Heart failure currently affects 5.7 million Americans and causes 55,000 deaths each year in the United States. Heart failure is a serious chronic illness where the heart does not pump the blood as efficiently as it should. The heart continues to beat but pumps less nutrient and oxygen-rich blood to the rest of the body. As a result, fluid builds up in the body tissues and the lungs.
A common symptom of heart failure is feeling tired or weak. Other symptoms include shortness of breath, swelling in the feet or ankles, dizziness or fainting, chest pain, abdominal pain or a dry, hacking cough. Sometimes a person may have difficulty lying flat, or they will wake up at night unable to catch their breath.
Heart failure usually occurs when another problem makes the heart weak or stiff.
Coronary artery disease is a common cause of this as well as a previous heart attack, high blood pressure, lung disease and problems with the valves in the heart.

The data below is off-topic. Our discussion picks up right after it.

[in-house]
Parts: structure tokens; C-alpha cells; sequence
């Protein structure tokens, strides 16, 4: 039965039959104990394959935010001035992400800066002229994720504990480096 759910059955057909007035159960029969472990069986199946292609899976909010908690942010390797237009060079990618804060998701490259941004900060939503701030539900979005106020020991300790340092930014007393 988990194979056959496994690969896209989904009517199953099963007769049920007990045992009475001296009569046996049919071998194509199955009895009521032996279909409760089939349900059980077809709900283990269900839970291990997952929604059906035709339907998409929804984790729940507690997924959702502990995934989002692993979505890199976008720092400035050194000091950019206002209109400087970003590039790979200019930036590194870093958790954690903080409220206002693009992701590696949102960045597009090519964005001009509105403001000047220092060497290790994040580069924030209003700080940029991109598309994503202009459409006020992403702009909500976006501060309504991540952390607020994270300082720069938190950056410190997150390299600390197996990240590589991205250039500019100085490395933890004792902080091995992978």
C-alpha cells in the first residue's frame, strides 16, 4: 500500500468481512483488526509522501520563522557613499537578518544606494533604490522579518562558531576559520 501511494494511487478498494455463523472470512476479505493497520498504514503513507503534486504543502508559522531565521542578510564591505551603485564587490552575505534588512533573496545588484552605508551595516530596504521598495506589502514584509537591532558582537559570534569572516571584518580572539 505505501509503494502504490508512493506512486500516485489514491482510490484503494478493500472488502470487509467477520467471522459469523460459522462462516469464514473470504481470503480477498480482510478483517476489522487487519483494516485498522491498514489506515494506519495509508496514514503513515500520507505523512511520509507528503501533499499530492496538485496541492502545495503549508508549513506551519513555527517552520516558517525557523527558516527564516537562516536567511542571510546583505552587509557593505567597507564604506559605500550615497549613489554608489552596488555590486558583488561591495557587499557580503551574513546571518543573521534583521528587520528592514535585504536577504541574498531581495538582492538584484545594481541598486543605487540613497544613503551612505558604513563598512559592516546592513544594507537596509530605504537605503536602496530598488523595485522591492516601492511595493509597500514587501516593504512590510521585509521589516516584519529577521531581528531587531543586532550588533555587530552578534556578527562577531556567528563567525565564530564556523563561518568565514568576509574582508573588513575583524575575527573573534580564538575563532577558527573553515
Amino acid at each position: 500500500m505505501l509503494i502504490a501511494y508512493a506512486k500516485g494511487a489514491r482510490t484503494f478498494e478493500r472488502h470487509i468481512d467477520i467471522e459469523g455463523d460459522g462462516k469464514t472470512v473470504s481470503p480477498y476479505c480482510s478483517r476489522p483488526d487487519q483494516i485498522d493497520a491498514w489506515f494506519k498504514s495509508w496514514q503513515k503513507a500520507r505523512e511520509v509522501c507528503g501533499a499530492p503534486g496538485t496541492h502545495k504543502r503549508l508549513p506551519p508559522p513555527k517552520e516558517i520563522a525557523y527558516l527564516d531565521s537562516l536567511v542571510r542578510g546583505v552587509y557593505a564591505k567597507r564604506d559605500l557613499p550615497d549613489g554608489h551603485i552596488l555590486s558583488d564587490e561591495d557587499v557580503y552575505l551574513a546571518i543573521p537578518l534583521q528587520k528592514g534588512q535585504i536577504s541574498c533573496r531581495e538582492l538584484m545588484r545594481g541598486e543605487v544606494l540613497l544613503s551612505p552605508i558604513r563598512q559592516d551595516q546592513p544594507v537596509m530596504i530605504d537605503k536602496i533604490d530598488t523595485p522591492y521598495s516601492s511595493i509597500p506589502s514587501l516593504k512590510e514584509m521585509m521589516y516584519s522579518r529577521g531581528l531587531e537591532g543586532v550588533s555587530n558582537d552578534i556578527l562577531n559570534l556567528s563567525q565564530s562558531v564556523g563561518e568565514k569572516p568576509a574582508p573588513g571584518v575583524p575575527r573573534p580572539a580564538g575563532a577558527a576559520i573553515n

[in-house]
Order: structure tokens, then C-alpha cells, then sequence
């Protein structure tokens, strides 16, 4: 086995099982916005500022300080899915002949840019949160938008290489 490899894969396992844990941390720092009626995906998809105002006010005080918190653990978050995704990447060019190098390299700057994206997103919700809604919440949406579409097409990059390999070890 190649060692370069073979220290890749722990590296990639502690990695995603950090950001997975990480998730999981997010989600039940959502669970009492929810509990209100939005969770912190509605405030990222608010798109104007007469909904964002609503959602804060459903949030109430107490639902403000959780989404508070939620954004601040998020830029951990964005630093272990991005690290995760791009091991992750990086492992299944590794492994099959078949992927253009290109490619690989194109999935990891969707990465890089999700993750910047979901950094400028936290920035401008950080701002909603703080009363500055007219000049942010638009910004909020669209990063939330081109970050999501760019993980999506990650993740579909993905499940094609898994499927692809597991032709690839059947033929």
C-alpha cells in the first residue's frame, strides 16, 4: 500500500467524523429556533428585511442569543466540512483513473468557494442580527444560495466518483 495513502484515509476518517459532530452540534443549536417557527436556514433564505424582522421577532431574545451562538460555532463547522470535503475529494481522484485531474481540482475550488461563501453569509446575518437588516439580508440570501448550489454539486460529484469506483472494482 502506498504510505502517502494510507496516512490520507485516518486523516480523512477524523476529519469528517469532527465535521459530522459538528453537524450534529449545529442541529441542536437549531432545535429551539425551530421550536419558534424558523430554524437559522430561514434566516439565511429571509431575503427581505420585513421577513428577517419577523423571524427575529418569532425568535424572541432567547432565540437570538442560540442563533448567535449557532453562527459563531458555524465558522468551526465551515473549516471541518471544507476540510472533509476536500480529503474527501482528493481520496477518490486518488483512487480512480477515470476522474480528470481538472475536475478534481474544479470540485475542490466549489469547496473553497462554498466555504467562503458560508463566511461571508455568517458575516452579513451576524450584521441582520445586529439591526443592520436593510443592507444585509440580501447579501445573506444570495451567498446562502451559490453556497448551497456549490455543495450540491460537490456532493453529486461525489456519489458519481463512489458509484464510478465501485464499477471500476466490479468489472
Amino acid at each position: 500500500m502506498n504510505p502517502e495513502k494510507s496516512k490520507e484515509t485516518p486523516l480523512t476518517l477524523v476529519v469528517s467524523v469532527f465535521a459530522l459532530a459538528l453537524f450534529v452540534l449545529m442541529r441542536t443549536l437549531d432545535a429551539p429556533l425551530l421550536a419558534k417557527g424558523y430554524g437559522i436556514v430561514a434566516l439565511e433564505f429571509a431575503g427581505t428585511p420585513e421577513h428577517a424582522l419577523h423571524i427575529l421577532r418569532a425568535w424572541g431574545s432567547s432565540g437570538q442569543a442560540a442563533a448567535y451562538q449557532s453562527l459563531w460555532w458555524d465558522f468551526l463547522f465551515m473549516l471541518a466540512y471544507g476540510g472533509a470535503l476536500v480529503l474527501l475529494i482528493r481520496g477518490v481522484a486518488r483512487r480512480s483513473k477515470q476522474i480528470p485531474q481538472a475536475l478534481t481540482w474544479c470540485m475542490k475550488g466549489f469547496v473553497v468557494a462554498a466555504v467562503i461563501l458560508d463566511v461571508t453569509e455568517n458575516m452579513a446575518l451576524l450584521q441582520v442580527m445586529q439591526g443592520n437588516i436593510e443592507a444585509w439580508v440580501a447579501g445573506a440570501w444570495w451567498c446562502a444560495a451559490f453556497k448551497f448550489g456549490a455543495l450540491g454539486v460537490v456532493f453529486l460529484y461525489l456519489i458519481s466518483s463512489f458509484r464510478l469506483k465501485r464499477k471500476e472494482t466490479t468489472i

If you are experiencing any of the above-mentioned symptoms, you should talk to your health care provider. Congestive heart failure will be diagnosed through an echocardiogram, an ultrasound of the heart. If diagnosed with heart failure, there are some important points to remember:
■ Watch the salt intake. It is recommended to have less than 1500 mg of sodium a day, which is less than one teaspoon of salt. Don't add salt to your food. Get in the habit of reading labels because salt is hidden in many foods.
■ The American Heart Association recommends walking at least 30 minutes a day. Start out slowly by walking 5-10 minutes a day three times a week and work up to 30 minutes per day.
■ Always rest after periods of activity.
■ Take your medicines as prescribed by your health care provider. If you have questions about your medications, talk to your health care provider or pharmacist.
■ If you are diagnosed with heart failure, it is important to know the symptoms and to call your health care provider's office with worsening symptoms.
Heart failure is a serious illness but can be managed with medications and proper lifestyle changes. Early diagnosis and treatment can greatly improve a person's quality of life and life expectancy.
Tracy Hollan is the outpatient heart failure nurse practitioner at Central Baptist Hospital.